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Home / World / India and China are racing at the disputed border

India and China are racing at the disputed border

Men build railroads

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India builds many roads and bridges in the Ladakh region

India and China are trying to help each other on their disputed Himalayan border.

The new road to a high-altitude Indian air base is said to have been one of the main causes of last month’s clashes with Chinese troops, killing at least 20 Indian troops.

Last year, nearly two decades later, the construction of the 255 km (1

40 miles) Darbuk-Shyok-Daulat Beg Oldi (DSDBO) road, which winds through mountain passes to the world’s highest airline at more than 5,000 m above sea level in the Ladakh region, was completed. work. Its implementation could increase India’s ability to rapidly move men and materials in the event of a conflict.

June 15 The clash in the Galvan Valley in Ladakh has raised concerns that tensions between the two nuclear powers could escalate. They have never consulted on the exact position of their 3,500 km border, and their armies – the two largest in the world – go face to face in many places on uneven and inconsistent terrain.

The disputed map of the Sino-Indian border


India and China have allocated money and manpower for the construction of roads, rail links and aerodromes at the LAC, the de facto border separating them, as well as the modernization of their military equipment in the region.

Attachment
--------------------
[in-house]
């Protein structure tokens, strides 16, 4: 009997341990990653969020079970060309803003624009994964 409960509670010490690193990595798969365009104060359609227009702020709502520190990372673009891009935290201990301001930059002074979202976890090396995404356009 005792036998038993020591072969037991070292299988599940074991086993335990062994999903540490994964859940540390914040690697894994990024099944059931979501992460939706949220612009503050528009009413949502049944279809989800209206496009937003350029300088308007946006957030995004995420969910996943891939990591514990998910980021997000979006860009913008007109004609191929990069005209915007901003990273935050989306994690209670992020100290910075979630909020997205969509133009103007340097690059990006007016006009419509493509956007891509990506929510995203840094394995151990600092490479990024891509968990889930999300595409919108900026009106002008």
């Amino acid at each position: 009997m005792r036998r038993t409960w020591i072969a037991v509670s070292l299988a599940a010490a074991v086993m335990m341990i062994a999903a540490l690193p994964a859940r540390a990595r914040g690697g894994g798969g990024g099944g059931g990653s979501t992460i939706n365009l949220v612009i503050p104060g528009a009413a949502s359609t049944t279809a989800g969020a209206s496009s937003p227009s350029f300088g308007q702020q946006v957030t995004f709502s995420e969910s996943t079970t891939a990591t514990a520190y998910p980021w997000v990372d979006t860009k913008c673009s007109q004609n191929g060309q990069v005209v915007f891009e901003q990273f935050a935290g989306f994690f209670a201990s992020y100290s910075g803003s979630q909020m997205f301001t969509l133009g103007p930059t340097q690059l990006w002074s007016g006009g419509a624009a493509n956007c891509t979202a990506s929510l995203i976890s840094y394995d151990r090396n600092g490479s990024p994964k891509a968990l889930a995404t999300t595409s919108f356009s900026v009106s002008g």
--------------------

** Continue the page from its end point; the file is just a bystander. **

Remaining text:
India’s recent construction work, including the DSDBO road, appears to have angered China – but China has been engaged in border employment for many years. Both sides tend to view the other party’s construction efforts as calculated steps to gain a tactical advantage, and tensions ignite when someone announces an important project.

In the summer of 2017, neighbors were taken to the field on the Doclam Plateau, far east of Ladakh. The confrontation also ended in construction – this time China tried to widen the border road at the three crossroads between India, China and Bhutan.

India is playing catch-up

Completing the DSDBO route connecting the important Daulat Beg Oldi airway – reopened in 2008. – With the regional capital, Lehu, India’s ability to move equipment quickly has intensified. The all-weather road is about 20 km from the Karakoram crossing and runs parallel to the LAC in the eastern city of Ladakh.

India has long deployed men Daulat Beg Oldi, but before activating the airstrip and completing the road, the men could only get supplies there through helicopter drops, and could not remove anything by turning the airstrip into an “equipment cemetery.” “.

Additional roads and bridges are now being built to link the road to inland water supply bases and LBR border posts, allowing Indian patrols to move forward and change tactical dynamics in the area.

Plane in the Daulato Beg Oldi mountain air belt

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India lands heavy-duty aircraft on Daulat Beg Oldi

Despite recent clashes, India has said it will continue to improve its infrastructure. Currently, 12,000 workers are being relocated from its eastern state of Jharkhand to build roads along the border with Ladakh, Himachal Pradesh and Uttarakhand, all areas bordering China.

Many years after its infrastructure was abandoned, India is frantically trying to expand its border areas to neutralize China’s logistical advantage. An extensive road and rail construction program has been launched in the region.